Lesson Length Changes

Effective September 2021, I will be building in some cleaning and transition time to the end of lesson block times. Fees will remain the same. If you had a 30 minute lesson, you will now officially have 25 minutes of lesson; hour lessons will now be 50 minutes. This is in line with many other teachers’ policies and practices, whether official or unofficial.

This small change lets me keep a buffer between students’ families and still keep scheduling at easy to remember and easier to trade out times of on the hour and the half hour! Thank you for your patience as I get used to this adjustment in my teaching flow.

Classical, Music, Piano

Choosing an Electric Piano for Lessons

A good question I often get is, “Do you have recommendations for a keyboard?  I’m thinking about options for piano lessons with limited space for an instrument.”

Sometimes an acoustic piano is simply not an option. Even if you can find a free one in good condition, you need a space for it, a way to move it, and regular piano tuning.  My response is to look for these features when shopping for an electric piano.

  • Full size keys
  • Weighted keys (feels more like an acoustic instrument)
  • Touch sensitive (meaning you can play louder or softer by how fast you strike the keys, without turning a volume knob)
  • Sustain pedal
  • Full 88 keys
  • Bench to sit on and Stand to set the keyboard on if it is not built in to the model

You may notice that settings like strings or auxiliary percussion sounds are not on my checklist. Sometimes a harpsichord or organ sound is fun to play with, but since they don’t respond dynamically like a piano, I generally don’t use them.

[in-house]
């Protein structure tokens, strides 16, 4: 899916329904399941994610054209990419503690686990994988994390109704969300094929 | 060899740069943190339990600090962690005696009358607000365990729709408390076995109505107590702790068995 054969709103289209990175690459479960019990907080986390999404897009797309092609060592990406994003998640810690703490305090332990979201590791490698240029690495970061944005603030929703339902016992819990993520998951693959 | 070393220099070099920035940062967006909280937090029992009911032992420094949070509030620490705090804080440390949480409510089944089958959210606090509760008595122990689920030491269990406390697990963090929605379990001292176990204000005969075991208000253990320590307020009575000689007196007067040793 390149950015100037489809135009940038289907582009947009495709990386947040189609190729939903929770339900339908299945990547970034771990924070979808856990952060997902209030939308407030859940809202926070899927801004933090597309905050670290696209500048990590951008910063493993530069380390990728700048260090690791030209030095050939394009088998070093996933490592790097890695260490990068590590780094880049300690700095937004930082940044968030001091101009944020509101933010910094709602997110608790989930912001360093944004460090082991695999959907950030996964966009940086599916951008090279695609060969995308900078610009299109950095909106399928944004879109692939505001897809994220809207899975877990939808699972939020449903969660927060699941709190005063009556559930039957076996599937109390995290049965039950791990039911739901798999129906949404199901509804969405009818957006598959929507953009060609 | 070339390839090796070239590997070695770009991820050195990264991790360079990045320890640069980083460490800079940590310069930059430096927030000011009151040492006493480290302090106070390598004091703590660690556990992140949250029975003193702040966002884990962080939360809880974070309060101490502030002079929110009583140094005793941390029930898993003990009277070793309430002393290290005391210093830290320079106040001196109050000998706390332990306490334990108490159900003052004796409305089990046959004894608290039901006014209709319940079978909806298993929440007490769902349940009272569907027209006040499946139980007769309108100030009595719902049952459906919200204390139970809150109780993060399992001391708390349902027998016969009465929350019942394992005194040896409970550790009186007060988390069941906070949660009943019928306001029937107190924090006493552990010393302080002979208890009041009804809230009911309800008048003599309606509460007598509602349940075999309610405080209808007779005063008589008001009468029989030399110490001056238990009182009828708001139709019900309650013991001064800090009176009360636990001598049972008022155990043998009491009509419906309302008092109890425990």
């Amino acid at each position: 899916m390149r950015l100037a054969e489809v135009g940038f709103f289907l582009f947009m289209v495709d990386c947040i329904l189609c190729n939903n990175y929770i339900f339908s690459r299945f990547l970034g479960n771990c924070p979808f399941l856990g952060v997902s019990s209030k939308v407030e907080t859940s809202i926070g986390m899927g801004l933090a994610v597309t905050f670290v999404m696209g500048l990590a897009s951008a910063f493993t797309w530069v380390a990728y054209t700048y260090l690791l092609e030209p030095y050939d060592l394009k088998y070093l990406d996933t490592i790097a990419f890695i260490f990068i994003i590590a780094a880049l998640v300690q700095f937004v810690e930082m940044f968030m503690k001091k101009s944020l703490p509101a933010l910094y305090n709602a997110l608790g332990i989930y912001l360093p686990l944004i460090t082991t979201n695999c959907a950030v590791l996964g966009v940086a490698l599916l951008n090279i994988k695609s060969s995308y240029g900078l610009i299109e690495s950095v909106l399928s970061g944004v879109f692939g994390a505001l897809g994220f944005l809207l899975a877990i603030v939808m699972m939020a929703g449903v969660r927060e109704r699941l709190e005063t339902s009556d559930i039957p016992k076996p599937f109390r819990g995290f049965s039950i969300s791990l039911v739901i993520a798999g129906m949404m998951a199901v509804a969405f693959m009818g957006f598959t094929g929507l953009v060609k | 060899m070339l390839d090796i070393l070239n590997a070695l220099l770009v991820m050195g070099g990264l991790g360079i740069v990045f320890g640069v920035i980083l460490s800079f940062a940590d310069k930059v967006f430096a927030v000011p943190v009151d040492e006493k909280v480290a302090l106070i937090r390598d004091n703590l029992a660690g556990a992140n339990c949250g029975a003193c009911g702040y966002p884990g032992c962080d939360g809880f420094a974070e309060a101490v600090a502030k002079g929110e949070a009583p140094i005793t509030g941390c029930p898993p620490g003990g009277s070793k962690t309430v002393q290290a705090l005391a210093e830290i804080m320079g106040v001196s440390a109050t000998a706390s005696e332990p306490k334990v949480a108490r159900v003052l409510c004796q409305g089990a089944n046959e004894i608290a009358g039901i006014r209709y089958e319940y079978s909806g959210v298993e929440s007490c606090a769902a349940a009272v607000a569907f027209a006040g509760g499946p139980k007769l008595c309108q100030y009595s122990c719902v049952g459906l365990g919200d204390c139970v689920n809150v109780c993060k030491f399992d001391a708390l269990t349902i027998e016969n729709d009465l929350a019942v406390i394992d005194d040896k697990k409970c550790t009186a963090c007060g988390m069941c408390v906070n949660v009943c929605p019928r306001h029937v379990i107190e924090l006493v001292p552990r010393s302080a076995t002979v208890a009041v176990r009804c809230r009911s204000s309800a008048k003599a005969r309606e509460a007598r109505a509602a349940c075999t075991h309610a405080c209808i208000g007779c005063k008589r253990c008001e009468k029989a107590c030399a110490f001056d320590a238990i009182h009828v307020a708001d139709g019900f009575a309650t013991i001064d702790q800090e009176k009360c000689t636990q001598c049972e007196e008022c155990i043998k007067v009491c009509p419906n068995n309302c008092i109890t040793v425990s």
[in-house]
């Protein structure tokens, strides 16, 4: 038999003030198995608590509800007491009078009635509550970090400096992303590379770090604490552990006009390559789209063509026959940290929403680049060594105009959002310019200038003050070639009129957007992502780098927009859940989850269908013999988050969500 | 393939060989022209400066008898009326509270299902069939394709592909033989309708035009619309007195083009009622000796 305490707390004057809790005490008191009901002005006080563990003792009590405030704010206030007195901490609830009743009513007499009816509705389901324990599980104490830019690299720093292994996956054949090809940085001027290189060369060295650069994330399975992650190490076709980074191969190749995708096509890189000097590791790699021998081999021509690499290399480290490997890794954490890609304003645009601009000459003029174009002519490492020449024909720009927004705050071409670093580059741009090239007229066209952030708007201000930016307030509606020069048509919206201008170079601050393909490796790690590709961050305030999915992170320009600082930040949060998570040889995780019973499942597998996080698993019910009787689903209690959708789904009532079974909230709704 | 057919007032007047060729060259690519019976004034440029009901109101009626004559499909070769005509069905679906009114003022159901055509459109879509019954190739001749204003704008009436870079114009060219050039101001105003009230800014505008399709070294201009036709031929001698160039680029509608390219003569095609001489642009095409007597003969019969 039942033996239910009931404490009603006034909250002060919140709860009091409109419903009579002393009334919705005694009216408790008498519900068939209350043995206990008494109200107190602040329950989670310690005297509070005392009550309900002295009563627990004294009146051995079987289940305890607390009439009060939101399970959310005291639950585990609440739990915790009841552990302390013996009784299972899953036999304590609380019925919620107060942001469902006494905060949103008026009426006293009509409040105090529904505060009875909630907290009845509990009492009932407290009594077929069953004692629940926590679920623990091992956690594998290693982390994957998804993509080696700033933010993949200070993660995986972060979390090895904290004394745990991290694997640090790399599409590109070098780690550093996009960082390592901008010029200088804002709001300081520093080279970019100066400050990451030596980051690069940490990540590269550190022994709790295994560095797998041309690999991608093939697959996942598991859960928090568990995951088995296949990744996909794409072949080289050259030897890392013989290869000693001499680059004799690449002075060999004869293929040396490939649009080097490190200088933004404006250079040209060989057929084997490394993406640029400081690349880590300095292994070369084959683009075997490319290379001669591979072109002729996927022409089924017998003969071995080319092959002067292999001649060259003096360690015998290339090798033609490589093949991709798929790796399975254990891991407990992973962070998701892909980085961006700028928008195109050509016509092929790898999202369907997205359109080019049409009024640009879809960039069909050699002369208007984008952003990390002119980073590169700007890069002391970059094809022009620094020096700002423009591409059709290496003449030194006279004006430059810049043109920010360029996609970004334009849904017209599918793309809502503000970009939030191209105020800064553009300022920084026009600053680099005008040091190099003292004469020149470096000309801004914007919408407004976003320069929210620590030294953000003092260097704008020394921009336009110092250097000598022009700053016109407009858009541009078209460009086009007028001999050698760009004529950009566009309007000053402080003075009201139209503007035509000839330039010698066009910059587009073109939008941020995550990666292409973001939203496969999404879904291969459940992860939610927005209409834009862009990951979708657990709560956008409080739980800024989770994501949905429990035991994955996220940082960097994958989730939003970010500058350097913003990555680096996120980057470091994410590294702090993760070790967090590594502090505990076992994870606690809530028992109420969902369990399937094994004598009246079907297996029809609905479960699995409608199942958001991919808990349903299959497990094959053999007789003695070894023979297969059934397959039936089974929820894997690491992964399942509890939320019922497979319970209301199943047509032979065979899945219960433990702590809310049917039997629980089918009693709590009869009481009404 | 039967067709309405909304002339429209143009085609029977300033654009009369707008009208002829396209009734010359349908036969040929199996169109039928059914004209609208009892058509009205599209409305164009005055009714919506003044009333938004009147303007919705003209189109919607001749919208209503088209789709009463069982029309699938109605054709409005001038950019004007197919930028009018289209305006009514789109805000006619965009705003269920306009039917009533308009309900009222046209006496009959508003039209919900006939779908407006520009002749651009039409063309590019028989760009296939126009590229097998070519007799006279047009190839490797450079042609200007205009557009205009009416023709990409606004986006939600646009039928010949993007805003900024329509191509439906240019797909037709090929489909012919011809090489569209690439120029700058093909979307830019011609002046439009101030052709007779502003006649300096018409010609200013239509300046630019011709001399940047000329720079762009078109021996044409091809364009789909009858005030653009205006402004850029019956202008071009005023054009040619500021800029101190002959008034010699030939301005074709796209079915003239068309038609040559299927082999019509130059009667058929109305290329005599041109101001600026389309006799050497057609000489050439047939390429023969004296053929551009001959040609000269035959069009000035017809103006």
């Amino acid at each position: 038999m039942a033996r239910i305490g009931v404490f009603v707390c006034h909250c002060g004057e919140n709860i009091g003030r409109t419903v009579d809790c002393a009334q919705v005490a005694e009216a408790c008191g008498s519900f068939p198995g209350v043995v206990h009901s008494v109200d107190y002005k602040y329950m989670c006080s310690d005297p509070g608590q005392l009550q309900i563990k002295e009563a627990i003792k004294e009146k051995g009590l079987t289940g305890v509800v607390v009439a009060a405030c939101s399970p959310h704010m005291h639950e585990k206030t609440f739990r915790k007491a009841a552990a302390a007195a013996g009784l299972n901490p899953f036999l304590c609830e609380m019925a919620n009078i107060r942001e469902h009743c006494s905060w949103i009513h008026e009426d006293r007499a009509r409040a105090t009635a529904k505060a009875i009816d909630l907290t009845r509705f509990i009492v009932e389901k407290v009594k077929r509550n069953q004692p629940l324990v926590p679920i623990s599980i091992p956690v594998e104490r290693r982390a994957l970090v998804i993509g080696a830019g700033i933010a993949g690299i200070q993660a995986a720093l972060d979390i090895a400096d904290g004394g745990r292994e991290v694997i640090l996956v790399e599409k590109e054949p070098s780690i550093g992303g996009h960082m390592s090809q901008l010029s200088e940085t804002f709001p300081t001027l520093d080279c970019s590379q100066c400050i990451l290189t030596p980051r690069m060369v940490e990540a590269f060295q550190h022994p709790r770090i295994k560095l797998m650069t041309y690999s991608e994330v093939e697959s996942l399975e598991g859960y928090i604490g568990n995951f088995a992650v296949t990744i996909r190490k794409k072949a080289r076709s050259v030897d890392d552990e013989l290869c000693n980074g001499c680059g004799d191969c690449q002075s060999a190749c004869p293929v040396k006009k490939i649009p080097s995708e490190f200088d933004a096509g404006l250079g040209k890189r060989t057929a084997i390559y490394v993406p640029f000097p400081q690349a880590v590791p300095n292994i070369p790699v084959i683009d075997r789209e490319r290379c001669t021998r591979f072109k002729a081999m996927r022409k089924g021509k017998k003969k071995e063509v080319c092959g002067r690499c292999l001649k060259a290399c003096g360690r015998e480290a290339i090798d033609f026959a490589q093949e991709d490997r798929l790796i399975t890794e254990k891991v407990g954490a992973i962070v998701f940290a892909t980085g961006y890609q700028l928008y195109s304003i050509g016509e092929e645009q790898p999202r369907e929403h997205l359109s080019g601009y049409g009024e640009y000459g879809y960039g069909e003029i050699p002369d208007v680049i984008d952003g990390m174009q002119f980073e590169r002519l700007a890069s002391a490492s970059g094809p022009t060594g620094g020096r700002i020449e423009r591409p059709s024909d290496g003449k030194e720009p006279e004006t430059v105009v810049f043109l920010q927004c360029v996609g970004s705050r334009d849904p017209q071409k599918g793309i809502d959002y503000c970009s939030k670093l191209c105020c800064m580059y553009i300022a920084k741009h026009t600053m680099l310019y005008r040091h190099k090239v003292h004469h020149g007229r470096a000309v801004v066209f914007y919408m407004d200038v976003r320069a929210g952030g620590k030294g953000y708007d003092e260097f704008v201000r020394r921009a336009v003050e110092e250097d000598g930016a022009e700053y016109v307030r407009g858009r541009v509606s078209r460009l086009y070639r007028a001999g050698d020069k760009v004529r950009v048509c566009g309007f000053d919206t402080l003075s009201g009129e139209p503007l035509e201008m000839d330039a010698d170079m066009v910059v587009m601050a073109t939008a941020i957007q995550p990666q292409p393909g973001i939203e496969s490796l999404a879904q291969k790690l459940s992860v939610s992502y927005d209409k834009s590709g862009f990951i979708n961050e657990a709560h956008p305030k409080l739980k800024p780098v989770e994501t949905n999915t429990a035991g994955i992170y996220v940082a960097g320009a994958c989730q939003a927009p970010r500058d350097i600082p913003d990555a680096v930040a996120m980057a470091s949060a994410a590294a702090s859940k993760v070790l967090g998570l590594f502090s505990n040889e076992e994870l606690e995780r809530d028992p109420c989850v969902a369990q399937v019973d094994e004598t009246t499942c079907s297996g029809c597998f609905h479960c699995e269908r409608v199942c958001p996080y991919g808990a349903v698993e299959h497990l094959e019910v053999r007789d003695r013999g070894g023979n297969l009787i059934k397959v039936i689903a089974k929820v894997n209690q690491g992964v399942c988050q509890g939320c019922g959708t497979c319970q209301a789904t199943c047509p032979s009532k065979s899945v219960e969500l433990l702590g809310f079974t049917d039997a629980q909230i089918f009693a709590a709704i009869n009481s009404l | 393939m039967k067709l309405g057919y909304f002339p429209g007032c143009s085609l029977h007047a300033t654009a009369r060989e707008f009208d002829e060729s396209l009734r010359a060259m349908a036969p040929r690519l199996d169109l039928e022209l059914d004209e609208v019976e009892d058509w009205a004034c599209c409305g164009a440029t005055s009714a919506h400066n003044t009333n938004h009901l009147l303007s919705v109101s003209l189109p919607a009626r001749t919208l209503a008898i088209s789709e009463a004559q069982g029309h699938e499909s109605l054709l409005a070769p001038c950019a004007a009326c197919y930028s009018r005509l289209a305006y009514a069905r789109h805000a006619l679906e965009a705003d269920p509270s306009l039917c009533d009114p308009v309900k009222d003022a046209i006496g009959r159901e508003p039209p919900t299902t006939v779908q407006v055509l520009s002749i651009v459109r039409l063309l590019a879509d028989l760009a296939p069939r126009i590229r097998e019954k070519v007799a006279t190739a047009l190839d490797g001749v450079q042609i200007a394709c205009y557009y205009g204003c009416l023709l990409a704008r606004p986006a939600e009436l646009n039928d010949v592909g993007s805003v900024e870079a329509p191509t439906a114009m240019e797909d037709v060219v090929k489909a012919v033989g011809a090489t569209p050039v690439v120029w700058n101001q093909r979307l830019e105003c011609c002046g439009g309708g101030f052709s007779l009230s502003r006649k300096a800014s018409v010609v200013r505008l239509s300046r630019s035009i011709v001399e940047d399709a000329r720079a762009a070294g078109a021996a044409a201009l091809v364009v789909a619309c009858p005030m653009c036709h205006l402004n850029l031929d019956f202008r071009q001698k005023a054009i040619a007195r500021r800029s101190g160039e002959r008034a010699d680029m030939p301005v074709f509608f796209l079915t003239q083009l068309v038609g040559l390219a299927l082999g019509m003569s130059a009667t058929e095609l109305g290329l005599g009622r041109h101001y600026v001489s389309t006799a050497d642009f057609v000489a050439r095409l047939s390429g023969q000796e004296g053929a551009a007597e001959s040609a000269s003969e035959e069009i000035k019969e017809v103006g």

If you have all these features the instrument will take you far in your lessons.  In addition to my acoustic piano, I have a Yamaha P-155 electric piano that I really like but there are other options out there too. Guitar Center, Prossor Piano & Organ, and Ted Brown Music are all located in Tacoma and sell electric pianos that are worth checking out.


COVID-19: Studio Procedure update (5/25/21)

Erica’s Music Studio is open for business! I’m looking forward to seeing you and hearing you play in person.

New procedures:

All visitors sanitize hands upon arrival. I will do extra sanitizing and cleaning of high-touch areas including the piano, bench, and doorknobs before and between lessons. Masks are now optional for fully-vaccinated visitors, and still required for unvaccinated visitors while inside. Adults of my household are fully vaccinated but I’ll wear my mask too if you are wearing yours. I’ll have windows open too for max air circulation as long as weather permits.

I am now accepting vaccinated flute students for in person lessons.

The cancellation policy is flexible! If you have reason to self-isolate, there is no charge for a missed lesson. Let’s keep our community healthy and safe.


Video: Young Concerto at Coe Festival of Bands 2011

Happy Memories! I finally pieced together the video and audio recordings from my April 2011 performance at the Coe College Festival of Bands (so just under 9 years ago!). Here’s me playing Charles Rochester Young’s Concerto for Flute and Wind Ensemble with my alma mater.

I don’t know if Coe will hold the Festival of Bands this April but I am enjoying the memories from this concert and all the folks who made it happen.

Classical, Events, Music

Philharmonia Northwest: Viva Americas – Feb 25, 2018

Viva Americas Concert

with violin soloist Mikhail Shmidt

Sunday, Feb 25 at 2:30 pm
St Stephen’s Episcopal Church, Seattle

Learn more & Buy tickets

Our Latin American concert is filled with exhilarating colors and rhythms! In addition to our new commission by young Mexican composer, Osvaldo Mendoza, you’ll hear pieces by two of the best-known Mexican composers, Silvestre Revueltas and Arturo Márquez. Janitzio depicts the beautiful Mexican landscape, while Danzón No. 2 paints a vibrant folk dance. Inspired by Vivaldi’s Four Seasons, Astor Piazzolla’s violin concerto, Las Cuatro Estaciones Porteñas (Four Seasons in Buenos Aires), combines quotations from the Baroque masterpiece with passionate tangos. ​